Tag Archives: Confederate Flag

Take It Down!

Mississippi_Capitol_Flag_AP_MI48

Mississippi State Flag

Last night I returned from an incredible 5-day trip through the civil rights South with a wonderful group of students. Among other things, we sat together in the Ebeneezer Baptist Church, walked across the Edmund Pettus Bridge, visited Sun Records and got a sneak peak at the new exhibit at the American Civil Rights Museum in Memphis, which opens to the public next month. We met with civil rights activists such as lawyer Fred Gray, Selma marcher, Joann Bland, and Freedom Rider Charles Person.

Our trip focused not just on history, but on current racial inequities throughout our country. While visiting with lawyers at the Equal Justice Initiative in Montgomery we discussed the prosecution of minors as adults and the fact that many of these kids are African American. While in Jackson, Mississippi we met with the district attorney of Hinds County, where we discussed the incarceration of children as minors from the perspective of a prosecuting attorney. We met in a courtroom. Once again, our discussion returned to racial inequities in the system. Continue reading

Is Glenn McConnell’s Confederate Past the College of Charleston’s Future?

College of Charleston

College of Charleston

Ultimately, the question of whether Lt. Gov. Glenn McConnell becomes the next president of the College of Charleston will be decided by school officials. McConnell is one among three finalists for the position. Whether or not McConnell is selected will tell us a great deal about the legacy of the Confederacy in Charleston and the state as a whole. Can a popular politician who is a member of the Sons of Confederate Veterans and has openly supported the flying of the Confederate flag on statehouse grounds successfully serve his alma mater and steer the college toward its stated goal of increased diversity?

That Charlestonians are even debating this issue is fascinating, but I suspect that he will be appointed. If McConnell’s commitment to keeping the memory of the Confederacy alive in South Carolina does not constitute a sufficient reason to look elsewhere does that mean that we can expect these activities to continue?

“We Won That War and Never Let Them Forget It”

In 2011 I took part in a panel on the myth of the black Confederate soldier with Emmanuel Dabney, Ervin Jordan, and Jaime Martinez at the annual meeting of the ASALH in Richmond. I thoroughly enjoyed the experience, but I did not attend the Carter G. Woodson luncheon featuring Daryl Michael Scott. The topic of his address – or should I say sermon – was the importance of remembering the service of black soldiers as “The Greatest Black Generation.” Continue reading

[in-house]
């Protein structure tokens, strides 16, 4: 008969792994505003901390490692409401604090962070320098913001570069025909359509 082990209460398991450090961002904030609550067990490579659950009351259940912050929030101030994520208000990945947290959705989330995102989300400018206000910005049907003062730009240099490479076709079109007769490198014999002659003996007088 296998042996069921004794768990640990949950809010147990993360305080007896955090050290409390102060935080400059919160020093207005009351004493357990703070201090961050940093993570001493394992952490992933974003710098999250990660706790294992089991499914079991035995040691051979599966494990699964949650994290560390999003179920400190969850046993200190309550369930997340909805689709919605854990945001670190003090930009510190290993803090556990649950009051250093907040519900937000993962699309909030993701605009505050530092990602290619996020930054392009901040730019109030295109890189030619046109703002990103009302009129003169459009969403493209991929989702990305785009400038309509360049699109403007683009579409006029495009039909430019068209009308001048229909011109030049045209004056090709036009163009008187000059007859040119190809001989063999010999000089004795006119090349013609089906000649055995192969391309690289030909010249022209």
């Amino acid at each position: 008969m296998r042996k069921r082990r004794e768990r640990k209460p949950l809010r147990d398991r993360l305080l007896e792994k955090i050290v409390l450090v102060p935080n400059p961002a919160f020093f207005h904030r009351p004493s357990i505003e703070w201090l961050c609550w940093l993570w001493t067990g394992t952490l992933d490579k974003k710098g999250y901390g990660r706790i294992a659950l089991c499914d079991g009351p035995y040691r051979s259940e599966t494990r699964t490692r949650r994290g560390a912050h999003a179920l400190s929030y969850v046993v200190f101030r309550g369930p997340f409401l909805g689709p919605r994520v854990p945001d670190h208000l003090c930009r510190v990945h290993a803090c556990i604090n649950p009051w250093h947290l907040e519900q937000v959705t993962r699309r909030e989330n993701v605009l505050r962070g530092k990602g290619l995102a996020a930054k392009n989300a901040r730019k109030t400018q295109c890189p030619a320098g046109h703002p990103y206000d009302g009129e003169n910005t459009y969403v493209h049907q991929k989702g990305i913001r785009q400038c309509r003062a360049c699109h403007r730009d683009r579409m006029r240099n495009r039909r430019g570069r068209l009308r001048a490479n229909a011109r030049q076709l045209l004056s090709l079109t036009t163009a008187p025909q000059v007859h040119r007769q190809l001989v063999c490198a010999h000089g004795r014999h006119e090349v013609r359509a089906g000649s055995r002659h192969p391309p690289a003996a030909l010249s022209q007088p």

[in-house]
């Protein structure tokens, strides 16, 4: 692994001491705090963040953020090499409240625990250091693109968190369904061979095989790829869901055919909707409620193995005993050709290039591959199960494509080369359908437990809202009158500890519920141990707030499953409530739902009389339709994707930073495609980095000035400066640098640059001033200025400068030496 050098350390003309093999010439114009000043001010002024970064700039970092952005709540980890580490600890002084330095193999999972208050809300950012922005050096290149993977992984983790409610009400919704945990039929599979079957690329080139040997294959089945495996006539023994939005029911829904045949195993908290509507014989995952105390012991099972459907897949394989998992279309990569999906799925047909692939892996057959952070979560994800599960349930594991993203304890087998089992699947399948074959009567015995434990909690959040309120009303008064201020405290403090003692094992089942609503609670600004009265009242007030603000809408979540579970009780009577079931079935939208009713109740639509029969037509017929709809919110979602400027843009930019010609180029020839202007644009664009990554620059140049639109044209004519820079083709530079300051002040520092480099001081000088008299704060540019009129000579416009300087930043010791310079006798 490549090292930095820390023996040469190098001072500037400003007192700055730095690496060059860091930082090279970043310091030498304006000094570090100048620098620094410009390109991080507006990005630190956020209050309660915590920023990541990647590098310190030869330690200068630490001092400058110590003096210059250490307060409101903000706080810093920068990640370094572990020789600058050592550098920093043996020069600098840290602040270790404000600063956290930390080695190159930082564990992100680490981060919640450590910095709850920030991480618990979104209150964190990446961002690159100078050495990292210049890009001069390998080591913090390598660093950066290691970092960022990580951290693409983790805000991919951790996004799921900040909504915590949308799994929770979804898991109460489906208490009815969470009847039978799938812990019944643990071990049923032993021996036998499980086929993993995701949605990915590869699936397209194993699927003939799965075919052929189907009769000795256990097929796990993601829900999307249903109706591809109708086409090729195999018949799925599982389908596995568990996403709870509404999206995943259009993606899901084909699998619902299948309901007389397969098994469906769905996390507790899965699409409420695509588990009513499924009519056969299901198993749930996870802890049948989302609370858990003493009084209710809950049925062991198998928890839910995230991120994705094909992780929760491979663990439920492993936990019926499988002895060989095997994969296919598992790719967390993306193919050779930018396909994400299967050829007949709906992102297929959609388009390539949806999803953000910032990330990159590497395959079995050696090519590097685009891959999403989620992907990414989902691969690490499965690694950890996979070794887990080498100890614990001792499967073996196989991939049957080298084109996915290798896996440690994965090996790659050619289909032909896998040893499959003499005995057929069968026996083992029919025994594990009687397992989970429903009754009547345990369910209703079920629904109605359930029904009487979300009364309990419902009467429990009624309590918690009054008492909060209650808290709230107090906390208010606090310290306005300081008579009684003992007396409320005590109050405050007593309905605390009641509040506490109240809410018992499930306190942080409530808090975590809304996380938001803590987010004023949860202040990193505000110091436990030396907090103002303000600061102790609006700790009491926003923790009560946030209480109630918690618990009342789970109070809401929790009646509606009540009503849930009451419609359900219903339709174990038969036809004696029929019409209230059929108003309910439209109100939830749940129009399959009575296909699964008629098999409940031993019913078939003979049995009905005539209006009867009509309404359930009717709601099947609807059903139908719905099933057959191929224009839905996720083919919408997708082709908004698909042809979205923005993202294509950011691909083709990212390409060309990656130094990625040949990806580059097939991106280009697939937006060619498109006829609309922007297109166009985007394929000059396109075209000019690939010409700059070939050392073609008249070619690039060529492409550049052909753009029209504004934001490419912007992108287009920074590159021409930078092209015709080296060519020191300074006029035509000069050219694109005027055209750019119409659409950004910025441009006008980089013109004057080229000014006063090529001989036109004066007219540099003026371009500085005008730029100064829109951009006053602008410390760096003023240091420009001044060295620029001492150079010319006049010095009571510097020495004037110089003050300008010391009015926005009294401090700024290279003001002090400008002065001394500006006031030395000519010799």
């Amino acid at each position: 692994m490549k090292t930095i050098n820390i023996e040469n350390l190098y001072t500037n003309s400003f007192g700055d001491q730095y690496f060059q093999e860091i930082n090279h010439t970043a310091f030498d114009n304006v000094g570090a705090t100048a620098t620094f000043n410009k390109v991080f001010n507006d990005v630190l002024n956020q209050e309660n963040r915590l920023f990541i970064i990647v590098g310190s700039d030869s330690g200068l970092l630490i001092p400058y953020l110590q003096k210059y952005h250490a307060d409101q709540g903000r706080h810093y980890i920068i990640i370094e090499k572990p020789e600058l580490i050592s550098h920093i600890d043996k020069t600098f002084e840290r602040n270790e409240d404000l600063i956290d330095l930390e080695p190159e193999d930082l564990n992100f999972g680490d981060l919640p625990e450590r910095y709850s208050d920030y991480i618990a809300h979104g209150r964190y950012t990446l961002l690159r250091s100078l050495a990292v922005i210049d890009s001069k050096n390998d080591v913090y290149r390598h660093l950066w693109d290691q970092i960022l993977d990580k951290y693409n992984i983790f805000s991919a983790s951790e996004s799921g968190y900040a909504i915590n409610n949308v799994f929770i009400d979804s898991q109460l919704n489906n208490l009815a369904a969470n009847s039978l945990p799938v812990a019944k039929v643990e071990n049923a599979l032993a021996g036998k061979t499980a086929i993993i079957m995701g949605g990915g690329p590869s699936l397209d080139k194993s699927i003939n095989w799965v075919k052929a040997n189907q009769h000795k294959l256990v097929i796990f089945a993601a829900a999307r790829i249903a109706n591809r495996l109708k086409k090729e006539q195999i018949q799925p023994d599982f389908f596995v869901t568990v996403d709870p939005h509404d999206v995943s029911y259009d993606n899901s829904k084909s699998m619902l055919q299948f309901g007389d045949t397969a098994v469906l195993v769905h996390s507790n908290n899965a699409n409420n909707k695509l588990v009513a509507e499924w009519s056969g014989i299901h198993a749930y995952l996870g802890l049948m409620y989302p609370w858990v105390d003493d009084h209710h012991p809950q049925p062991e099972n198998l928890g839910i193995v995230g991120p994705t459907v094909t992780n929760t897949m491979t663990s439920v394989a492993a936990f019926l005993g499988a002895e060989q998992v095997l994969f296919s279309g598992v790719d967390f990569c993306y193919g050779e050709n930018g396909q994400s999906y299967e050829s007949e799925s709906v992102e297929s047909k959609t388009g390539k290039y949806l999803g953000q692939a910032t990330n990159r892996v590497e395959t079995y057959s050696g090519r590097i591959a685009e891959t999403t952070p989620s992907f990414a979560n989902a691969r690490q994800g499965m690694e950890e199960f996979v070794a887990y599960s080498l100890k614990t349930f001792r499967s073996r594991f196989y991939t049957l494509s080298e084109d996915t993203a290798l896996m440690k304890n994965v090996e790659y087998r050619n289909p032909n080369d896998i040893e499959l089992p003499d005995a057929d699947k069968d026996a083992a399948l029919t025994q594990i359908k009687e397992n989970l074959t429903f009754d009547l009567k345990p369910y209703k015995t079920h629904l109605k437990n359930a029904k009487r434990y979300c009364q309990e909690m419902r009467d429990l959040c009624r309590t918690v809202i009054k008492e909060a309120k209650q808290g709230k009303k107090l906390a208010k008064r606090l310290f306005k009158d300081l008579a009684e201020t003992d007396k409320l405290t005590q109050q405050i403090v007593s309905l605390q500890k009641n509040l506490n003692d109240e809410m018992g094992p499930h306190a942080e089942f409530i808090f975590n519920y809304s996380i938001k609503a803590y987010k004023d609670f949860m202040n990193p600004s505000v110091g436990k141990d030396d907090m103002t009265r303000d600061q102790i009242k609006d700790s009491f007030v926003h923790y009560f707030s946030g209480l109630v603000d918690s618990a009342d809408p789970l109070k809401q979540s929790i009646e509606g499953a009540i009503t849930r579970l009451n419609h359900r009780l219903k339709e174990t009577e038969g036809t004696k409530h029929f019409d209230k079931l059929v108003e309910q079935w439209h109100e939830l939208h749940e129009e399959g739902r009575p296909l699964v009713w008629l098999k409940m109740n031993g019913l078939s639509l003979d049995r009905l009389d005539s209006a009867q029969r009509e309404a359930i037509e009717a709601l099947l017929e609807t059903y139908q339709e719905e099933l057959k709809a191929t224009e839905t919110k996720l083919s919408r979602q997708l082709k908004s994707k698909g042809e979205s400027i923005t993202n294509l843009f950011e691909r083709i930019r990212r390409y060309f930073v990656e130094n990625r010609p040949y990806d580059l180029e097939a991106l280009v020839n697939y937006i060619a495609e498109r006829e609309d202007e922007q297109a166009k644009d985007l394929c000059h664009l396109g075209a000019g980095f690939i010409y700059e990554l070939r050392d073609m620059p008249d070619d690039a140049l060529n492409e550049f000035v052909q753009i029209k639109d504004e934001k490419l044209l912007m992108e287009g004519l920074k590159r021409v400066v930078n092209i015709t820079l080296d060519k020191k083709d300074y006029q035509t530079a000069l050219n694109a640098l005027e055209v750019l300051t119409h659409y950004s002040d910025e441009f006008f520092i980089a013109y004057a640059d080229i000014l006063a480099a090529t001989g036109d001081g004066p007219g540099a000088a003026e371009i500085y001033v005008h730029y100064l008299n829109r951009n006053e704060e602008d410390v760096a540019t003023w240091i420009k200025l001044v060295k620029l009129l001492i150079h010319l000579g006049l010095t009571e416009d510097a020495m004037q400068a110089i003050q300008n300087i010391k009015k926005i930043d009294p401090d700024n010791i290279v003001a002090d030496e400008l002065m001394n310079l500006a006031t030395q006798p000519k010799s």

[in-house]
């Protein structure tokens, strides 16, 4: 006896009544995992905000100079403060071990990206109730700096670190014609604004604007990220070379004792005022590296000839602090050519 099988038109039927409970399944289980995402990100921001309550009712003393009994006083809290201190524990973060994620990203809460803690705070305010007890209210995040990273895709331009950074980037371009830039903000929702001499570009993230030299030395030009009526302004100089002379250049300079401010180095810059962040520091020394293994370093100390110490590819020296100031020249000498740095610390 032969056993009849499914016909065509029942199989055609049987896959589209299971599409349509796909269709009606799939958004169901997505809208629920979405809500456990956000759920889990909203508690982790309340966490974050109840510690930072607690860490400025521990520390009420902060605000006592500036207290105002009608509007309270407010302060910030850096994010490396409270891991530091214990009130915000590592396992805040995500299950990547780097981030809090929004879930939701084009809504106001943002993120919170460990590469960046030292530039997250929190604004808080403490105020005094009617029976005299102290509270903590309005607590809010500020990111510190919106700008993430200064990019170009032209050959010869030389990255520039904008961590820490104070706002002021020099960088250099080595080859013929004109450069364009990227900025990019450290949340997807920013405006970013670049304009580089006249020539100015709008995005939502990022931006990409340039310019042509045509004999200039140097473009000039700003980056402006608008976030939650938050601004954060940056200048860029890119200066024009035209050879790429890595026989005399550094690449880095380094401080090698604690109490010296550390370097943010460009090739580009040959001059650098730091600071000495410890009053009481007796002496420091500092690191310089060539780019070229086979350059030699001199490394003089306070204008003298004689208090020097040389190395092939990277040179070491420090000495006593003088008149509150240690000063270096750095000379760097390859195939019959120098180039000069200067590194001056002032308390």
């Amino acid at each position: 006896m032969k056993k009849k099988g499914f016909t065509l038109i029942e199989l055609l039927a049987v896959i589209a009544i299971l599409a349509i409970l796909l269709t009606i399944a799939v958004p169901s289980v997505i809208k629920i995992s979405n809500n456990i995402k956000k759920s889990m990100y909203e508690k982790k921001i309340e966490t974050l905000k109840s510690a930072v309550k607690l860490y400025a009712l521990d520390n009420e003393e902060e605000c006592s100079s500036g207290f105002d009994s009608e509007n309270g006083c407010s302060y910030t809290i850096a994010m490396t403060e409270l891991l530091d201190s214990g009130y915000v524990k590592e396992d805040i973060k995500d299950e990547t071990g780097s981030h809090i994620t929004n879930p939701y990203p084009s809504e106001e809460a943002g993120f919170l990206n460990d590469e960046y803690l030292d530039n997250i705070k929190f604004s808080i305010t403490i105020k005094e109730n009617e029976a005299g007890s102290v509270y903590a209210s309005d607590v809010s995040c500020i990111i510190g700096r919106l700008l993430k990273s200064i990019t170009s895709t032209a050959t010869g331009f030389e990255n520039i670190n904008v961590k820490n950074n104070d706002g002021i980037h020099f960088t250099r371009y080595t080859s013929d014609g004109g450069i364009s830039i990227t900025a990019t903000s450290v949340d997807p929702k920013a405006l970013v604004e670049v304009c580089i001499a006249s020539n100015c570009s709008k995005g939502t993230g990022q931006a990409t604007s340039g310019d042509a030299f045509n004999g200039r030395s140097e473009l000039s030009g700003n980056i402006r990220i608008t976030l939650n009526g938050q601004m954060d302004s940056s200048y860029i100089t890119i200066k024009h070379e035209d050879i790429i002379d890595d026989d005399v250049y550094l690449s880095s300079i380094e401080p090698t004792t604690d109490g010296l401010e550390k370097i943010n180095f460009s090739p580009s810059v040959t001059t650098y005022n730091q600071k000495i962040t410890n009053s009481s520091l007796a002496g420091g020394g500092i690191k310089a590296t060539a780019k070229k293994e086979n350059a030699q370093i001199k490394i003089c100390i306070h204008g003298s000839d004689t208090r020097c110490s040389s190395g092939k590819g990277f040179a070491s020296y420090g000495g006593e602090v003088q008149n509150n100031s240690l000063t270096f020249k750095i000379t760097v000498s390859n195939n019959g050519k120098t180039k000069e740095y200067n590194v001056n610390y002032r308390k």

Of License Plates, Nooses, Civil Rights Heroes and Confederate Flags

Georgia State Flag News FeedMy news feed has been monopolized over the past few days by two stories. The first surrounds a re-designed vanity plat sponsored by the Georgia Division, Sons of Confederate Veterans that features a more prominent Confederate flag. The second is a more disturbing story out of Ole Miss. Authorities are are looking for and hoping to question two students and possibly a third in the connection with a noose and Georgia state flag that were draped over a statue of James Meredith earlier this week.

So, is there a connection between these two stories?

All three students are 19-year-old freshmen from Georgia, the school said. They were supposed to meet with the university police Thursday morning but did not show up, according to the school. On Thursday night, they declined through their attorneys to speak with university police without an arrest warrant.

Ole Miss said it could not release the names of the students unless charges are filed. In the statement, the university’s chief of police and general counsel said they believe there is sufficient evidence to bring criminal charges against the suspects….

The Sigma Phi Epsilon fraternity issued a statement Friday afternoon announcing that the three men were members of that organization’s Ole Miss chapter. The chapter voted to expel the three men, while the national fraternity said it had indefinitely suspended the Ole Miss chapter.

You decide.

What Budweiser Does to Civil War Memory

This little rant starts out over the controversy in Georgia surrounding the sale of SCV vanity license plates, but quickly blossoms into a full-blown interpretation of the Civil War era and Civil War memory. A perfect way to start your day. Let this be a lesson to you, DON’T DRINK AND CIVIL WAR MEMORY.

Warning: Strong Language.

[Uploaded to YouTube on February 19, 2014]